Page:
Thomas R. White
I have made provisions in my will to include the amount of $5,000 to the AAOF Foundation. I chose to include the AAOF in my will for the simplicity of the administrative tasks associated with this donation.  More

Walter C. Buchsieb
You asked why the Buchsieb's would place a rider in their will to support the foundation. We did so based on my experience with part and full time teaching at Ohio State University. It became clear to me that for our specialty to remain strong we needed the best teachers available.  More

Dante A. DeAngelo, DDS., MS
A few years ago, my attorney created an Irrevocable Charitable Remainder Trust in which I could place funds for charitable purposes. The AAO Foundation is currently listed as a twenty-five percent beneficiary of the trust.  More

Antonio Cucalon, Jr.
In response to your inquiry to ascertain why I selected to create in 1996 a Charitable Remaining Trust as a component vehicle of my estate planning to benefit the American Association of Orthodontists Foundation, let me say that aside from the obvious legal and otherwise personal benefits, this irrevocable instrument provided me with various practical ways throughout the years to reach my objectives.  More

Rosemary Bray, Consultant
As a thirty year team member in this great profession of ours, I became a full time orthodontic speaker and consultant 8 years ago.  More

Roy King, D.D.S.
I became a member of the Keystone Society as a way of saying thank you to the American Association of Orthodontists. I chose the way of a trust as a vehicle for giving to the Keystone Society.  More

George E. Ewan
Why am I a member of Keystone Society? To me this is a moot question. Keystone supports orthodontics, supports the future of orthodontics, and orthodontics has been good to me.  More

A Note From James Gjerset, Past National Planned Giving Chair
After practicing orthodontics for more than 38 years, James Gjerset knows the benefits this specialty has to offer its patients. That is why he has been an active supporter of AAOF during his lifetime and has chosen to continue that support after he is gone, making him a Keystone Society member.  More

eBrochure Request Form

Please provide the following information to view the brochure.

A charitable bequest is one or two sentences in your will or living trust that leave to American Association of Orthodontists Foundation a specific item, an amount of money, a gift contingent upon certain events or a percentage of your estate.

an individual or organization designated to receive benefits or funds under a will or other contract, such as an insurance policy, trust or retirement plan

Bequest Language

"I, [name], of [city, state, ZIP], give, devise and bequeath to the American Association of Orthodontists Foundation [written amount or percentage of the estate or description of property] for its unrestricted use and purpose."

able to be changed or cancelled

A revocable living trust is set up during your lifetime and can be revoked at any time before death. They allow assets held in the trust to pass directly to beneficiaries without probate court proceedings and can also reduce federal estate taxes.

cannot be changed or cancelled

tax on gifts generally paid by the person making the gift rather than the recipient

the original value of an asset, such as stock, before its appreciation or depreciation

the growth in value of an asset like stock or real estate since the original purchase

the price a willing buyer and willing seller can agree on

The person receiving the gift annuity payments.

the part of an estate left after debts, taxes and specific bequests have been paid

a written and properly witnessed legal change to a will

the person named in a will to manage the estate, collect the property, pay any debt, and distribute property according to the will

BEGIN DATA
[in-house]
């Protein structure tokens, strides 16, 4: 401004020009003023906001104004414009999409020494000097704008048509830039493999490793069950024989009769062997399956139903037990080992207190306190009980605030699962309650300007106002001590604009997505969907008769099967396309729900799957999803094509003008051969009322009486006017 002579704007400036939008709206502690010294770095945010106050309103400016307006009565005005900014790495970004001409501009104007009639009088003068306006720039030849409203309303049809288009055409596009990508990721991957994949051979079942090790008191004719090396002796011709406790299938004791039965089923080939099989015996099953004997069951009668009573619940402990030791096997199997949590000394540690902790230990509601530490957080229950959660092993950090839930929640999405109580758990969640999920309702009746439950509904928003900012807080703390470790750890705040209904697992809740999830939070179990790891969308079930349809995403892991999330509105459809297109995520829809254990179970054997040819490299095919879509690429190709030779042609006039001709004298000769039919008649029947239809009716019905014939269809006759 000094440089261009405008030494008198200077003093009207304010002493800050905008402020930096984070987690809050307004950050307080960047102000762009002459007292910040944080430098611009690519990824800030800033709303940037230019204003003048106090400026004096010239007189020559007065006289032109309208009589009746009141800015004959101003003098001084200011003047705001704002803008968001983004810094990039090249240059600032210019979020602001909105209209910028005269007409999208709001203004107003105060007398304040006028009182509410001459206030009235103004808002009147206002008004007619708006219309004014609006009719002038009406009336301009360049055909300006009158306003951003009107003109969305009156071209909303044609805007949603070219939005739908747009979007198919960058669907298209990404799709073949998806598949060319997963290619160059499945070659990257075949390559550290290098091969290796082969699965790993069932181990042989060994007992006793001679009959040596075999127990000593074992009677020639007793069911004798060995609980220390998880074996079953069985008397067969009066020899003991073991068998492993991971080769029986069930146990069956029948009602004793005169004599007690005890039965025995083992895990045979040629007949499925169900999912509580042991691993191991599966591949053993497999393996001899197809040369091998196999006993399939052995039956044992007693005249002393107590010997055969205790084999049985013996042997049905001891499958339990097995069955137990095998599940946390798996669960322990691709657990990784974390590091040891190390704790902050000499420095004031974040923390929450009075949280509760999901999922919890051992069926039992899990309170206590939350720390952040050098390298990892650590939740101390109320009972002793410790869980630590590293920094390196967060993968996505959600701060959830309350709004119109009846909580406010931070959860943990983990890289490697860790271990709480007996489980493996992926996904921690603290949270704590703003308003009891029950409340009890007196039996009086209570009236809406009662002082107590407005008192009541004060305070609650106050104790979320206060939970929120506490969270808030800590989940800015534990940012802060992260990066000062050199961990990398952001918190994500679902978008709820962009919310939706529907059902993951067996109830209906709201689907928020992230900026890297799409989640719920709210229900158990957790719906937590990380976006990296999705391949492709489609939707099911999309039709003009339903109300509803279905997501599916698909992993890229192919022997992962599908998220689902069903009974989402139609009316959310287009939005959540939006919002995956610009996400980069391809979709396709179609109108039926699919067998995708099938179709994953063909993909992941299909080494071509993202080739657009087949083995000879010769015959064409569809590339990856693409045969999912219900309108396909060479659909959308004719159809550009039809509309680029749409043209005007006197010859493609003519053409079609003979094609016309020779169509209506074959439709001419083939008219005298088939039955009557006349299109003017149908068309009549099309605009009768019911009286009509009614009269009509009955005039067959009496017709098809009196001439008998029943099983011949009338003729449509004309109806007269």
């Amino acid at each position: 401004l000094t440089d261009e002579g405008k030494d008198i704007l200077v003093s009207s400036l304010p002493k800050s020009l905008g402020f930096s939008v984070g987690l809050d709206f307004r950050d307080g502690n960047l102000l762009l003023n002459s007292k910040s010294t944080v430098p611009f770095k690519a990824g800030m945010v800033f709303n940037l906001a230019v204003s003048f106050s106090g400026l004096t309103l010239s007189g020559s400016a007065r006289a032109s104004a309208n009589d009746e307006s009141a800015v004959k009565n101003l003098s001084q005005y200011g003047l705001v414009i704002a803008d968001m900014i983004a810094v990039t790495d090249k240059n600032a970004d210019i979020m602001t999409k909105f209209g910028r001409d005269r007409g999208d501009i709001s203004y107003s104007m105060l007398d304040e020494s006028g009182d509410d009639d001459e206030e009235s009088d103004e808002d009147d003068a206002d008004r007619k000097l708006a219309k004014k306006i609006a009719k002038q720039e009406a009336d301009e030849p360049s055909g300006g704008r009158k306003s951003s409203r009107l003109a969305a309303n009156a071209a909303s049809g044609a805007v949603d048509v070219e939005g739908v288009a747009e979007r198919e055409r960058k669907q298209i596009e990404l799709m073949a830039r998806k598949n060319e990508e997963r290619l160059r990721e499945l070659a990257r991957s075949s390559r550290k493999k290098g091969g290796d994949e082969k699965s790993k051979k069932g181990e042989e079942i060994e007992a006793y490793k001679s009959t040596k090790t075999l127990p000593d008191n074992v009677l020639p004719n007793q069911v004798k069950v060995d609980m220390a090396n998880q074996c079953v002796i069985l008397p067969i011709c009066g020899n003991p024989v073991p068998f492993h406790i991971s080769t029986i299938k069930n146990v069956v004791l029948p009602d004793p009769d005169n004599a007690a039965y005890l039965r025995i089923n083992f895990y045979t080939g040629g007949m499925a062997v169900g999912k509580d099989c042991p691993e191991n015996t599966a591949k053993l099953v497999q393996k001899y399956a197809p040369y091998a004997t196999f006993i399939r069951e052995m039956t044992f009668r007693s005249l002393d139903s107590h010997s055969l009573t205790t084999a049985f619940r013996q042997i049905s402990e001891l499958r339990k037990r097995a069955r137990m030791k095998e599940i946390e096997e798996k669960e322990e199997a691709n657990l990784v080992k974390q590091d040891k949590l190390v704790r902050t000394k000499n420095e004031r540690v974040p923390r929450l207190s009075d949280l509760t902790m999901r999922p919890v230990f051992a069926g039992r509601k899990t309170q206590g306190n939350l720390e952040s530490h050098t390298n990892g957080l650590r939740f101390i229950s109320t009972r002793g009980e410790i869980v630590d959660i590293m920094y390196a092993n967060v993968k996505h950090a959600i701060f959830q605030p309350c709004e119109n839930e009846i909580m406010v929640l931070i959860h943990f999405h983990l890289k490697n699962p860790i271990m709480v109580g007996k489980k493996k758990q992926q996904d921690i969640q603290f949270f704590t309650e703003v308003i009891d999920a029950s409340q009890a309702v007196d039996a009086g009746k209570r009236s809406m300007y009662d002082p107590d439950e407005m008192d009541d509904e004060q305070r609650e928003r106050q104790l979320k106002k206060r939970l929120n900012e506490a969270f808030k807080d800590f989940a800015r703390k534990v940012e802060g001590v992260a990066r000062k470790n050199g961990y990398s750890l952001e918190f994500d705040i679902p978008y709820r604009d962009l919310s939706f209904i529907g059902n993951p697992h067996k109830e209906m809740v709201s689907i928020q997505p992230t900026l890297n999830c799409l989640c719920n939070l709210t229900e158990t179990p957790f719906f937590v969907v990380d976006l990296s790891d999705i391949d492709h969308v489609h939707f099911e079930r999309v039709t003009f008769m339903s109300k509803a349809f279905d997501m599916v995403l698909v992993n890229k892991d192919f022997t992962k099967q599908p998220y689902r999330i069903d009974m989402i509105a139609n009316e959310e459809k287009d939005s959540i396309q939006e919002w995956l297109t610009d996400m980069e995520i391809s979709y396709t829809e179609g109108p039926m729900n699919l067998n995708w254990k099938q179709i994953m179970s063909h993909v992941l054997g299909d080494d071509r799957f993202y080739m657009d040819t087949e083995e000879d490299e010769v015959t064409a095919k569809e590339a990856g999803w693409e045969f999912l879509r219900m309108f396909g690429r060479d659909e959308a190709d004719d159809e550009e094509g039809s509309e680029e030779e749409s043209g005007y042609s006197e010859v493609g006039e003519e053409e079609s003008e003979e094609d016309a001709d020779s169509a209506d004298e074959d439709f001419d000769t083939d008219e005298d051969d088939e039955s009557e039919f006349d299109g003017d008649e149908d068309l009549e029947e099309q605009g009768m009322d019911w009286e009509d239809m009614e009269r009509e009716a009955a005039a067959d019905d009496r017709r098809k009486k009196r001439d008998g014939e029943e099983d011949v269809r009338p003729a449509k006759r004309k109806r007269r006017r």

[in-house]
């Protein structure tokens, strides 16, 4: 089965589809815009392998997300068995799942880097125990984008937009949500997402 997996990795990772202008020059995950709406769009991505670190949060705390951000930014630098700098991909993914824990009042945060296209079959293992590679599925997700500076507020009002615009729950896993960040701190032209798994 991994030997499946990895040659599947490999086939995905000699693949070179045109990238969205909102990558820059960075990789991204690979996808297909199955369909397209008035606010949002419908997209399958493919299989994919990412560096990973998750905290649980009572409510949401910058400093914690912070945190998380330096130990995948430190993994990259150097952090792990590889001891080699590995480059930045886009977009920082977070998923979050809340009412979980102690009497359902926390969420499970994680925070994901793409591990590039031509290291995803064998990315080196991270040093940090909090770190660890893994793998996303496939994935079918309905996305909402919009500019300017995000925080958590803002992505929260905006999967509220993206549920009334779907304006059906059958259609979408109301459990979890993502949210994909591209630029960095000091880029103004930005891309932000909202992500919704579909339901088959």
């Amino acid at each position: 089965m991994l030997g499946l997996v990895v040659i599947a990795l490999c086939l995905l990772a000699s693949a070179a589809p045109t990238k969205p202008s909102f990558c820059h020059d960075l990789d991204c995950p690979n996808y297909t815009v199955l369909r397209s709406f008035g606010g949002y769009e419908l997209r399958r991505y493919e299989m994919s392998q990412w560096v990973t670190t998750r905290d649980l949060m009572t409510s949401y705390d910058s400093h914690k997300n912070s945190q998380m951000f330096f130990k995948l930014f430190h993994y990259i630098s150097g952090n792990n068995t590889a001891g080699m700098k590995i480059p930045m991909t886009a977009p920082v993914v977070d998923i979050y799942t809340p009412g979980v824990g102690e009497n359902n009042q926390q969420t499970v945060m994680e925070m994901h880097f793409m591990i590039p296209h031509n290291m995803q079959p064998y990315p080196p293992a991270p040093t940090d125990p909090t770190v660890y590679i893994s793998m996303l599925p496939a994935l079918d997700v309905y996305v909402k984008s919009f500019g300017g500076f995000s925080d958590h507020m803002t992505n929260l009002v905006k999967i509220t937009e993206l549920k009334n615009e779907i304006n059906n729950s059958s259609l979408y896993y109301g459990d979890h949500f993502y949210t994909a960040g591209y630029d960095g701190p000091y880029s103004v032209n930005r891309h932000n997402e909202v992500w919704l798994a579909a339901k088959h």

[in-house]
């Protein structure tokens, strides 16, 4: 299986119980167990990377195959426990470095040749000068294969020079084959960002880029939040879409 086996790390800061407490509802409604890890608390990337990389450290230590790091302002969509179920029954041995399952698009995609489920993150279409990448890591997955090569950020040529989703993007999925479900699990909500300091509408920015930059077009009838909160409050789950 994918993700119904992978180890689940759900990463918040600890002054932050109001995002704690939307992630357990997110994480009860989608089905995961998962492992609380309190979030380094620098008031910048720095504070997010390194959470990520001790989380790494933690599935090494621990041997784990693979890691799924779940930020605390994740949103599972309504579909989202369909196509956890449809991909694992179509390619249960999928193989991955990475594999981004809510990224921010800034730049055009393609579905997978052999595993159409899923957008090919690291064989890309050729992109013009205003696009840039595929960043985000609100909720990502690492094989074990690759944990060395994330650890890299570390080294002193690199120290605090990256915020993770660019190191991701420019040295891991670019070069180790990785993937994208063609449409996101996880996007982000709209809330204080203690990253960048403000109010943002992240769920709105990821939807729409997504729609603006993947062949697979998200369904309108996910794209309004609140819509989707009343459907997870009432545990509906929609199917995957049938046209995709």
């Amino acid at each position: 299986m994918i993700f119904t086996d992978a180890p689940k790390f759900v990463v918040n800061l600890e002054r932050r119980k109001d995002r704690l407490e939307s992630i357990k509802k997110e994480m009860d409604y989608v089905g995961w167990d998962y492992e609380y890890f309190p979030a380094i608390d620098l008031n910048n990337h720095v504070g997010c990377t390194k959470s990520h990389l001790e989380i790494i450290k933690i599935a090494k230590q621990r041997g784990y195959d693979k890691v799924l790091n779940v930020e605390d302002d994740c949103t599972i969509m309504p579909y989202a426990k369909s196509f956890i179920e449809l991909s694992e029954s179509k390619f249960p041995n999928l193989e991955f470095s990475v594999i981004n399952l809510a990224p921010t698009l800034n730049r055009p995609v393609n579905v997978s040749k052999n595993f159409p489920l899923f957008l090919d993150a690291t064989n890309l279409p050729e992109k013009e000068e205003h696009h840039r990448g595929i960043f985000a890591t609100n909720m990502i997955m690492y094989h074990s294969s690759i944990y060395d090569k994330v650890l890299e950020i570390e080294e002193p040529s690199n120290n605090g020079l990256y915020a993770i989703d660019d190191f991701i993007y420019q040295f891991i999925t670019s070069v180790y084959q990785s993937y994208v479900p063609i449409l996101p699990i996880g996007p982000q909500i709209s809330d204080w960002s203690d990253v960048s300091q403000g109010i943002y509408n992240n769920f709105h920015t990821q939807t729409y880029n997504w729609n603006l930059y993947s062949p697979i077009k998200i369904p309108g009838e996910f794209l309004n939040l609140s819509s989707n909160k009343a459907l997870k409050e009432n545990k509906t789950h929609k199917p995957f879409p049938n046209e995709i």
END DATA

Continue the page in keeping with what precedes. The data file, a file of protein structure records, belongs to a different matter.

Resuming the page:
A donor advised fund is an account that you set up but which is managed by a nonprofit organization. You contribute to the account, which grows tax-free. You can recommend how much (and how often) you want to distribute money from that fund to the AAO Foundation or other charities. You cannot direct the gifts.

An endowed gift can create a new endowment or add to an existing endowment. The principal of the endowment is invested and a portion of the principal’s earnings are used each year to support our mission.

Tax on the growth in value of an asset—such as real estate or stock—since its original purchase.

Securities, real estate or any other property having a fair market value greater than its original purchase price.

Real estate can be a personal residence, vacation home, timeshare property, farm, commercial property or undeveloped land.

A charitable remainder trust provides you or other named individuals income each year for life or a period not exceeding 20 years from assets you give to the trust you create.

You give assets to a trust that pays our organization set payments for a number of years, which you choose. The longer the length of time, the better the potential tax savings to you. When the term is up, the remaining trust assets go to you, your family or other beneficiaries you select. This is an excellent way to transfer property to family members at a minimal cost.

You fund this type of trust with cash or appreciated assets—and may qualify for a federal income tax charitable deduction when you itemize. You can also make additional gifts; each one also qualifies for a tax deduction. The trust pays you, each year, a variable amount based on a fixed percentage of the fair market value of the trust assets. When the trust terminates, the remaining principal goes to the AAO Foundation as a lump sum.

You fund this trust with cash or appreciated assets—and may qualify for a federal income tax charitable deduction when you itemize. Each year the trust pays you or another named individual the same dollar amount you choose at the start. When the trust terminates, the remaining principal goes to the AAO Foundation as a lump sum.

A beneficiary designation clearly identifies how specific assets will be distributed after your death.

A charitable gift annuity involves a simple contract between you and the AAO Foundation where you agree to make a gift to the AAO Foundation and we, in return, agree to pay you (and someone else, if you choose) a fixed amount each year for the rest of your life.

Personal Estate Planning Kit Request Form

Please provide the following information to view the materials for planning your estate.